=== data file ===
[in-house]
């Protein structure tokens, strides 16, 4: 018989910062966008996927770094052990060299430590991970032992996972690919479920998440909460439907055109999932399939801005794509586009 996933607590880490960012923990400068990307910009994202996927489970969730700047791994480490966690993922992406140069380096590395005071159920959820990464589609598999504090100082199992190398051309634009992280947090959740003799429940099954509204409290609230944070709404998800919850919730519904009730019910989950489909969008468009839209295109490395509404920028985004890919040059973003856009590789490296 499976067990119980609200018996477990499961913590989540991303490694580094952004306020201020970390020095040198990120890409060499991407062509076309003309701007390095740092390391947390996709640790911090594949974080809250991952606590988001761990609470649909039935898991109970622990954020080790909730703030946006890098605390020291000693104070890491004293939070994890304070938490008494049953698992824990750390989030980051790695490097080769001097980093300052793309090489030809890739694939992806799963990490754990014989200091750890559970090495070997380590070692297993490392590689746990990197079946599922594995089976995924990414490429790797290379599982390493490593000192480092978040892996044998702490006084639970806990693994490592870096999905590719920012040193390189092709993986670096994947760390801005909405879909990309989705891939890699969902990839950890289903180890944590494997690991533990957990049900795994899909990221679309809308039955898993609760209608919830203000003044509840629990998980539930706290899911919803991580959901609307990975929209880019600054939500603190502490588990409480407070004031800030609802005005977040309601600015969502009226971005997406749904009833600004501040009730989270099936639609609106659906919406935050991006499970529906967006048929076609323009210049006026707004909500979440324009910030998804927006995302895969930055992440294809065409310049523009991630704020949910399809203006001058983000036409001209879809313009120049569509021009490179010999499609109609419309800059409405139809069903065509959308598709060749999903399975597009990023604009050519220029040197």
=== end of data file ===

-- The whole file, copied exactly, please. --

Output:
[in-house]
């Protein structure tokens, strides 16, 4: 018989910062966008996927770094052990060299430590991970032992996972690919479920998440909460439907055109999932399939801005794509586009 996933607590880490960012923990400068990307910009994202996927489970969730700047791994480490966690993922992406140069380096590395005071159920959820990464589609598999504090100082199992190398051309634009992280947090959740003799429940099954509204409290609230944070709404998800919850919730519904009730019910989950489909969008468009839209295109490395509404920028985004890919040059973003856009590789490296 499976067990119980609200018996477990499961913590989540991303490694580094952004306020201020970390020095040198990120890409060499991407062509076309003309701007390095740092390391947390996709640790911090594949974080809250991952606590988001761990609470649909039935898991109970622990954020080790909730703030946006890098605390020291000693104070890491004293939070994890304070938490008494049953698992824990750390989030980051790695490097080769001097980093300052793309090489030809890739694939992806799963990490754990014989200091750890559970090495070997380590070692297993490392590689746990990197079946599922594995089976995924990414490429790797290379599982390493490593000192480092978040892996044998702490006084639970806990693994490592870096999905590719920012040193390189092709993986670096994947760390801005909405879909990309989705891939890699969902990839950890289903180890944590494997690991533990957990049900795994899909990221679309809308039955898993609760209608919830203000003044509840629990998980539930706290899911919803991580959901609307990975929209880019600054939500603190502490588990409480407070004031800030609802005005977040309601600015969502009226971005997406749904009833600004501040009730989270099936639609609106659906919406935050991006499970529906967006048929076609323009210049006026707004909500979440324009910030998804927006995302895969930055992440294809065409310049523009991630704020949910399809203006001058983000036409001209879809313009120049569509021009490179010999499609109609419309800059409405139809069903065509959308598709060749999903399975597009990023604009050519220029040197």